Things are getting complicated for the Walt Disney Company.
Former CEO Bob Chapek left not long ago and Bob Iger suddenly returned to his CEO role. Since that time, we’ve seen slight increases in stock values, drops in stock value, and an activist’s attempt to bid for a seat on the Board of Directors of the Walt Disney Company. Now, we’ve got an update on what’s going on.
What Disney Has Said
According to a recent SEC filing, Disney has indicated that their current Board of Directors is the “right board for shareholders.” This comes after an activist group suggested that Disney has “lost its way” and pushed for Nelson Peltz to be elected to be on Disney’s Board of Directors (more on that in a second).
In the filing from Disney, they note that the board is independent and “highly qualified” and that it has “provided strong oversight focused on delivering superior, sustained shareholder value.” Disney goes on to discuss just how involved the Board is in reviewing the strategic direction of the company, including with the launch of Disney+, their decisive actions to “address leadership challenge,” and their focus on succession planning.
They also went on to discuss the incoming Board Chairman — Mark Parker — and why Parker is an asset to the Board, and mentioned Carolyn Everson, who was added to the Board in 2022, and the skills she offers.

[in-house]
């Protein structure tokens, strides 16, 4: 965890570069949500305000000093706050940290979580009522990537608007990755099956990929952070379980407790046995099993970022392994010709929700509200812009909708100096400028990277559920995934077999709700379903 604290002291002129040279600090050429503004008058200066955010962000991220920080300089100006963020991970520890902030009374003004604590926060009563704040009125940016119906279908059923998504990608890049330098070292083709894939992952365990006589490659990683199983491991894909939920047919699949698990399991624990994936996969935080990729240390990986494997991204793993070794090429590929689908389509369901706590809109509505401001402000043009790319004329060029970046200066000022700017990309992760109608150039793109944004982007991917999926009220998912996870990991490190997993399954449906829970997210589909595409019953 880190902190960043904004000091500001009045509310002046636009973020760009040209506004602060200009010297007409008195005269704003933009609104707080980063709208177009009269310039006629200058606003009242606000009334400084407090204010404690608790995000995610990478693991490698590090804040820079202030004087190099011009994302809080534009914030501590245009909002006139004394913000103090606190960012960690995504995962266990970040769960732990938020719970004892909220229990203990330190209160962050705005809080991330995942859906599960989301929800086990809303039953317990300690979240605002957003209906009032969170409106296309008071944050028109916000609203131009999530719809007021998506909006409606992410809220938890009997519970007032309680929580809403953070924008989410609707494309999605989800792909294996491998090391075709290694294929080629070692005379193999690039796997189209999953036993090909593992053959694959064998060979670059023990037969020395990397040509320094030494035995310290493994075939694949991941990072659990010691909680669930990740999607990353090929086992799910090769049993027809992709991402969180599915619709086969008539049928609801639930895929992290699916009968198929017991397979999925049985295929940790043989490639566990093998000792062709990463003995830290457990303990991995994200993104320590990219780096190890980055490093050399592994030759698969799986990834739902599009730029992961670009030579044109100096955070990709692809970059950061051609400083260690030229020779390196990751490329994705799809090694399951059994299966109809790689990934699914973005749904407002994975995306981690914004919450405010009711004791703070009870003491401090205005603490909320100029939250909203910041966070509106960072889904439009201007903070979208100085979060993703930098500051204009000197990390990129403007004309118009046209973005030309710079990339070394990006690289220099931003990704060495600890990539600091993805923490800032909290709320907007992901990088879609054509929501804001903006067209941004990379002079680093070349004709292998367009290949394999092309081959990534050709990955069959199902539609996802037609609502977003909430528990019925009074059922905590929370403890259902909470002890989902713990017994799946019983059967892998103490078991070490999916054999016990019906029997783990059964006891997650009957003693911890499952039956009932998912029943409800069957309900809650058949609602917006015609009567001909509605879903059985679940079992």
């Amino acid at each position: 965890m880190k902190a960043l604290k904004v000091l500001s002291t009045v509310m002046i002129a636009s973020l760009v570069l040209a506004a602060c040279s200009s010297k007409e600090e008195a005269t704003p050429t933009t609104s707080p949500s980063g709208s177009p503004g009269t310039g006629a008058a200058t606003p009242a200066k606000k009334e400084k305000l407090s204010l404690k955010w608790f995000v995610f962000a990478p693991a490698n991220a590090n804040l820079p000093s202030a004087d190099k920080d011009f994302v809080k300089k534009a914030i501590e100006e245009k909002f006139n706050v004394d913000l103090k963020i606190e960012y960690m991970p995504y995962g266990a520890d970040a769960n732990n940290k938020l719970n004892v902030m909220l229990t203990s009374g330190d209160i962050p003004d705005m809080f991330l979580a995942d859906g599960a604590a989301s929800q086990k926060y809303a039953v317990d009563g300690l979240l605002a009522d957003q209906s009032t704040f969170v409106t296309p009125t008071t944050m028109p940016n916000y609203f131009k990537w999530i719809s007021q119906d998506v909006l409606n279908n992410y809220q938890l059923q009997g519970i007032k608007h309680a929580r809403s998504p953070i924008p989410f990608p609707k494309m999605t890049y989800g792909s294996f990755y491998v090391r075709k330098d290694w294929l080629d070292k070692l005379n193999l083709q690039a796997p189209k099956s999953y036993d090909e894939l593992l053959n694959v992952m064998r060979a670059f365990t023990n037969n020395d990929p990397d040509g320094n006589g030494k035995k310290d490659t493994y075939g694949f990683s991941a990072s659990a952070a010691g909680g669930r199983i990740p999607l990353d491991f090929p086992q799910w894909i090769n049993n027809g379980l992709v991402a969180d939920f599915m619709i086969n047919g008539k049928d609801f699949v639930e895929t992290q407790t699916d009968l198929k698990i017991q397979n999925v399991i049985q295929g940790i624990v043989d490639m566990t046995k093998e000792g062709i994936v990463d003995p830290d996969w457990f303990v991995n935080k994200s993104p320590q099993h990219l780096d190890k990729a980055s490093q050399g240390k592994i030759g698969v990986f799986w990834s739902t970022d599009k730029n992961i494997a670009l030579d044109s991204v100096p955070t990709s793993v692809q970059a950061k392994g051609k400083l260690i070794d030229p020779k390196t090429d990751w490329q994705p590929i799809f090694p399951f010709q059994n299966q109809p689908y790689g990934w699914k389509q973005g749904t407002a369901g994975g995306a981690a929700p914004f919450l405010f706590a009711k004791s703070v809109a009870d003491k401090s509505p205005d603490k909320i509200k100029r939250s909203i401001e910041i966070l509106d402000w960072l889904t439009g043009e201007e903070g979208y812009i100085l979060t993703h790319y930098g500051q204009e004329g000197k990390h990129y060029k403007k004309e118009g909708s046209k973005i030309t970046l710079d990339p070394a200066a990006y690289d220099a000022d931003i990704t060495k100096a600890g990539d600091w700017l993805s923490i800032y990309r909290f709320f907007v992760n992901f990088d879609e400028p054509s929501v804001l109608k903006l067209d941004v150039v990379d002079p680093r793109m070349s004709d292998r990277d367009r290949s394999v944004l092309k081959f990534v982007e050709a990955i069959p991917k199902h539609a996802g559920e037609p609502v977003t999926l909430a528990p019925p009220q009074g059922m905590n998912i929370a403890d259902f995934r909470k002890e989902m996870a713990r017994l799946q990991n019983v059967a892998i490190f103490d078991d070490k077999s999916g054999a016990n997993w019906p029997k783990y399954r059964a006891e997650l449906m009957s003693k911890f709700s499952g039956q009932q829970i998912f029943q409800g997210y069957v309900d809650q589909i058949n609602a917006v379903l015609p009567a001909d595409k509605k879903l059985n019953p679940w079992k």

When it comes to key changes coming to Disney, the SEC filing notes that the Board is working on key strategic changes that are being implemented by management. Those changes include reorganizing some of the structure of the Company to give decision-making back to creative teams (something Iger indicated he would do when he returned as CEO), putting a “cost reduction plan” in place, “prioritizing streaming profitability,” and, at the Disney parks, improving the experience for guests by “providing more value and flexibility.”
We have seen some key things change in the parks lately, especially when it comes to the Disney Dining Promo Card deal and the return of free parking at the Disney World hotels.
Disney then makes it abundantly clear that they do NOT want Nelson Peltz to be on the Board by saying that Peltz “does not understand Disney’s business and lacks the skills and expertise to assist the Board in delivering shareholder value in a rapidly shifting media ecosystem.” Really, it couldn’t be any more clear.